Home World News In Kenya, the risky bet of emigration to the Gulf countries

In Kenya, the risky bet of emigration to the Gulf countries


They are recurrent in the Kenyan press: calls for help from desperate parents, without news of their children who have left to work in the Gulf countries. They would thus be between 100,000 and 300,000 Kenyans employed on site. But if for some this emigration is an economic boon, for others it turns into a real nightmare. Confiscated passport, forced labor, physical or verbal abuse… Human rights organizations have repeatedly denounced the inhuman treatment faced by some migrants. No great results so far.

“I was locked up”

Bingen faced this mistreatment. Now back in Kenya, she has tried the adventure three times. First in Saudi Arabia, where she worked as a domestic worker for two years, for €150 a month. The young woman keeps a very bitter memory. “I couldn’t leave the house, I had no key, no mobile phone. They allowed me to make a call to my family once a monthshe says. When they were on vacation, I was locked up. »

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After a break in Kenya, Bingen sets out again. “Life is hard here” she justifies. In Dubai this time, she becomes a domestic worker for 225 € monthly. This time the experience is more positive. She then found herself in Oman, where she would only stay for three months. “There, I was afraid, she remembers. I was taking care of a child, but the father had a gun and was threatening to kill me. » She flees. This will be his last experience in the Gulf.

Modern enslavement

Malcolm Bidali, a young Kenyan who worked in Qatar as a security guard, did not hesitate to denounce these abuses on social networks. Under a pseudonym, he describes twelve-hour days of work, sometimes standing in the heat, without a day off… “There is a very present racism, he underlines, other nationalities are better paid for equal work, have more comfortable jobs and better housing conditions. » In a recent report, Amnesty International denounced discrimination based on nationality or language in Qatar. Tunisians are often better paid than Filipinos, who are themselves better paid than Kenyans.

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Slavery has certainly been abolished for decades in the Gulf countries – in Qatar in 1952, in Saudi Arabia in 1962 and in Oman in 1970 – but the system of Kafala, a form of employer-employee sponsorship in force in several states in the region, is often denounced as a form of modern enslavement. While some, such as Qatar and Saudi Arabia, have reformed it, difficulties persist in enforcing the law in practice. “Migrant workers often remain dependent on their employer to leave the country or change jobs,” explains Alexander Mbela, from the Haki Africa association.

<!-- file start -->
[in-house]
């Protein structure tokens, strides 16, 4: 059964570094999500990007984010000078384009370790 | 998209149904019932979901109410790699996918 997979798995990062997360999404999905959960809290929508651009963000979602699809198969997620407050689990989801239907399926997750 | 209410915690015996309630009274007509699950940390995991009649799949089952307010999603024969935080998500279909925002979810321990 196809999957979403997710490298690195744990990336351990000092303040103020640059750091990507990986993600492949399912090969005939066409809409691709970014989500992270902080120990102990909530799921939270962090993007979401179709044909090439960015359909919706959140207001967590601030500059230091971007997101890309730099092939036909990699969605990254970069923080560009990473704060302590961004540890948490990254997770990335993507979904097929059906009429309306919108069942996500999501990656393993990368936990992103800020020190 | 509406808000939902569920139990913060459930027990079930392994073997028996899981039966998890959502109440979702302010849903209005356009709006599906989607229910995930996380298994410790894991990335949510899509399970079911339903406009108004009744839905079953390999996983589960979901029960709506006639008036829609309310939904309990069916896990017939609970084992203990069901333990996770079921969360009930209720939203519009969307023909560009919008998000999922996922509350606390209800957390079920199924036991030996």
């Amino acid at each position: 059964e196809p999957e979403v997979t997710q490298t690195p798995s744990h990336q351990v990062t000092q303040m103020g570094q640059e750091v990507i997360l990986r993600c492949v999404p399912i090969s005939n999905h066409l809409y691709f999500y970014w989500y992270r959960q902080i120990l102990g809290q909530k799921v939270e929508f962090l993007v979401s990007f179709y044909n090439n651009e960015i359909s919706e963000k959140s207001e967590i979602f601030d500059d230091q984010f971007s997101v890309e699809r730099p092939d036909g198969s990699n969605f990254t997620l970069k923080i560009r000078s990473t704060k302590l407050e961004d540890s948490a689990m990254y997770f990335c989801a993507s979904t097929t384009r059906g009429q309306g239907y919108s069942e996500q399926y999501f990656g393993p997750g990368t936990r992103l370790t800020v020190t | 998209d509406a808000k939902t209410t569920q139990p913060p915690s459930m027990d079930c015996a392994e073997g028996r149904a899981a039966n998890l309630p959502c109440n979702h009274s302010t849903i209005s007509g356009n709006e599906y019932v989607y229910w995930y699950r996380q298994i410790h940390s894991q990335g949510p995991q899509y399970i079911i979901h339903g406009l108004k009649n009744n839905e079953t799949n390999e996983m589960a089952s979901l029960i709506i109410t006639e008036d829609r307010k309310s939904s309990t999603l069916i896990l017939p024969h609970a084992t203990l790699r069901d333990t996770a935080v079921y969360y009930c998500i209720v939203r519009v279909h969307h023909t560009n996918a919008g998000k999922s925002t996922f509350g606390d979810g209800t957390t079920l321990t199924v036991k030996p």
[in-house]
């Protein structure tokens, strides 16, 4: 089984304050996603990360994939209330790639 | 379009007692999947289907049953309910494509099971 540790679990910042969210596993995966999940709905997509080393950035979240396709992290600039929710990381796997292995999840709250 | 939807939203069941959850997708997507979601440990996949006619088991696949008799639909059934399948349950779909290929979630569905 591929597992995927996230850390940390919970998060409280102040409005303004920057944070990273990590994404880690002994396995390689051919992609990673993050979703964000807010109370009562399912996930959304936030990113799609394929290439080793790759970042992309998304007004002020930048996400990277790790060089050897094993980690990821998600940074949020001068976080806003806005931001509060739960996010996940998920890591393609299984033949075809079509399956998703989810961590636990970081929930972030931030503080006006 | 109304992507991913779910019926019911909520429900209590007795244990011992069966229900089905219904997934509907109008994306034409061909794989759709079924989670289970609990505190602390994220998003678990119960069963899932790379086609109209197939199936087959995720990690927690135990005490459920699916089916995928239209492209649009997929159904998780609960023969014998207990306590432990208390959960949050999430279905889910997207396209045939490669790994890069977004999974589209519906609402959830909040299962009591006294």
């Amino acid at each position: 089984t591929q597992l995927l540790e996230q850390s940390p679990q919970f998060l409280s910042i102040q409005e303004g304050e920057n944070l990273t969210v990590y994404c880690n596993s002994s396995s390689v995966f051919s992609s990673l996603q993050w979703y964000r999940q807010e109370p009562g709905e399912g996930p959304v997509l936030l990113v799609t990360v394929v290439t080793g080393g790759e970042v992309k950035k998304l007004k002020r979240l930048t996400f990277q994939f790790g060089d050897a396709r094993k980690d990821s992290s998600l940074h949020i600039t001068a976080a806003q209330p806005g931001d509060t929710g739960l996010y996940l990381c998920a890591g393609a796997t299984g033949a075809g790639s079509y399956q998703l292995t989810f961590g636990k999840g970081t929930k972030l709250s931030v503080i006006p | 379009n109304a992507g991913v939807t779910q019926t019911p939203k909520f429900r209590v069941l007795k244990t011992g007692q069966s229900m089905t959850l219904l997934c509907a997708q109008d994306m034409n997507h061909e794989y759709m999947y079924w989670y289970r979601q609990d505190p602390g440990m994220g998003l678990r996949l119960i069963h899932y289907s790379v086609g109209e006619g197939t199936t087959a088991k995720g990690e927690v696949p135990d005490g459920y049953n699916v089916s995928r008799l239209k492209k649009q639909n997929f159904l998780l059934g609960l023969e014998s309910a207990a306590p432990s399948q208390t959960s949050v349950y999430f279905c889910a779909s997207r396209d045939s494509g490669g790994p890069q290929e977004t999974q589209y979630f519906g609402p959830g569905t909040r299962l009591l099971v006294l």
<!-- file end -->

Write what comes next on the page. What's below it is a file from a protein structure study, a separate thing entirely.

Insufficient effort

The government in Nairobi is well aware of these problems. Between 2019 and 2021, 89 Kenyans died in Saudi Arabia, and the explanations provided by local authorities are questioned by Nairobi. The government even banned private recruitment agencies between 2014 and 2017 from sending workers to six Gulf countries. Then bilateral labor migration agreements were signed with the United Arab Emirates, Qatar and Saudi Arabia, reopening the migration route. The workers were going through neighboring countries anyway,” emphasizes Simon Chelugui, the Kenyan Labor Minister.

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Nairobi prides itself on having introduced new measures to try to improve the situation. Workers must now undergo training before leaving the country. The National Employment Authority, a government agency, has also been set up to supervise the departure of future emigrants and control local recruitment agencies.

Efforts considered encouraging but insufficient by Paul Adoch, director of Trace Kenya, an NGO for the protection of migrants: “There are still illegal recruiters, and the victims on the spot find themselves left to fend for themselves. » At a forum organized in Nairobi at the end of March by the International Organization for Migration, representatives of eleven East and Horn African countries, including Kenya, pledged to reflect on a common response to better protect the candidates at the start. The road will be long.


The diaspora, an economic windfall for Kenya

In a difficult economic context, money transfers from abroad are a valuable source of income for many families in Kenya. It is also an important flow of foreign currencies for the country.

In 2020, the sums received were equivalent to more than 3% of Kenyan GDP, according to figures provided by the Central Bank of Kenya.

In 2021, the total of these money transfers amounted to more than 3.7 million US dollars.

Behind the United States and the United Kingdom, Saudi Arabia came third from source countries with the equivalent of US$185,006 sent to Kenya in 2021.

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